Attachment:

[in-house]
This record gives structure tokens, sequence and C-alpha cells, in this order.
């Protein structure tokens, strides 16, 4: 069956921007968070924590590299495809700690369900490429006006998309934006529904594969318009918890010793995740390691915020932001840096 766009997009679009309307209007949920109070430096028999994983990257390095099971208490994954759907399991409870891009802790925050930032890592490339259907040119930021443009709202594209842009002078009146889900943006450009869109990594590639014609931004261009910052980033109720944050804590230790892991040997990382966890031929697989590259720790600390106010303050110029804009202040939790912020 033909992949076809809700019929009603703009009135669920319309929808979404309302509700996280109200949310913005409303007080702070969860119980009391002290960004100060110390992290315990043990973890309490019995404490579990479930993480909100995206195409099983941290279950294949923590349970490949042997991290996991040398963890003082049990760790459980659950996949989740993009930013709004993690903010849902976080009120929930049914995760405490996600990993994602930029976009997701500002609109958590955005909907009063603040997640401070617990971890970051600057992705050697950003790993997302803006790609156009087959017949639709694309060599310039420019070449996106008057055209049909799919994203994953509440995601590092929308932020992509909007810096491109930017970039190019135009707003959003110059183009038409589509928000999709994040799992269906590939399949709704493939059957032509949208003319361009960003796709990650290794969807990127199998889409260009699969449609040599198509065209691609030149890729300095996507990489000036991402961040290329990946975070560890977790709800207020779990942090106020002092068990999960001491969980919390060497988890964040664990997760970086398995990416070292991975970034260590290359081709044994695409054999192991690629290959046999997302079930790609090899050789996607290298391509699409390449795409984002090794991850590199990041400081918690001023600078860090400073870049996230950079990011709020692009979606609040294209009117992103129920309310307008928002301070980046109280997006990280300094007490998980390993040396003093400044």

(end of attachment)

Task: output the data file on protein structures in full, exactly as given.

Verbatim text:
[in-house]
This record gives structure tokens, sequence and C-alpha cells, in this order.
């Protein structure tokens, strides 16, 4: 069956921007968070924590590299495809700690369900490429006006998309934006529904594969318009918890010793995740390691915020932001840096 766009997009679009309307209007949920109070430096028999994983990257390095099971208490994954759907399991409870891009802790925050930032890592490339259907040119930021443009709202594209842009002078009146889900943006450009869109990594590639014609931004261009910052980033109720944050804590230790892991040997990382966890031929697989590259720790600390106010303050110029804009202040939790912020 033909992949076809809700019929009603703009009135669920319309929808979404309302509700996280109200949310913005409303007080702070969860119980009391002290960004100060110390992290315990043990973890309490019995404490579990479930993480909100995206195409099983941290279950294949923590349970490949042997991290996991040398963890003082049990760790459980659950996949989740993009930013709004993690903010849902976080009120929930049914995760405490996600990993994602930029976009997701500002609109958590955005909907009063603040997640401070617990971890970051600057992705050697950003790993997302803006790609156009087959017949639709694309060599310039420019070449996106008057055209049909799919994203994953509440995601590092929308932020992509909007810096491109930017970039190019135009707003959003110059183009038409589509928000999709994040799992269906590939399949709704493939059957032509949208003319361009960003796709990650290794969807990127199998889409260009699969449609040599198509065209691609030149890729300095996507990489000036991402961040290329990946975070560890977790709800207020779990942090106020002092068990999960001491969980919390060497988890964040664990997760970086398995990416070292991975970034260590290359081709044994695409054999192991690629290959046999997302079930790609090899050789996607290298391509699409390449795409984002090794991850590199990041400081918690001023600078860090400073870049996230950079990011709020692009979606609040294209009117992103129920309310307008928002301070980046109280997006990280300094007490998980390993040396003093400044």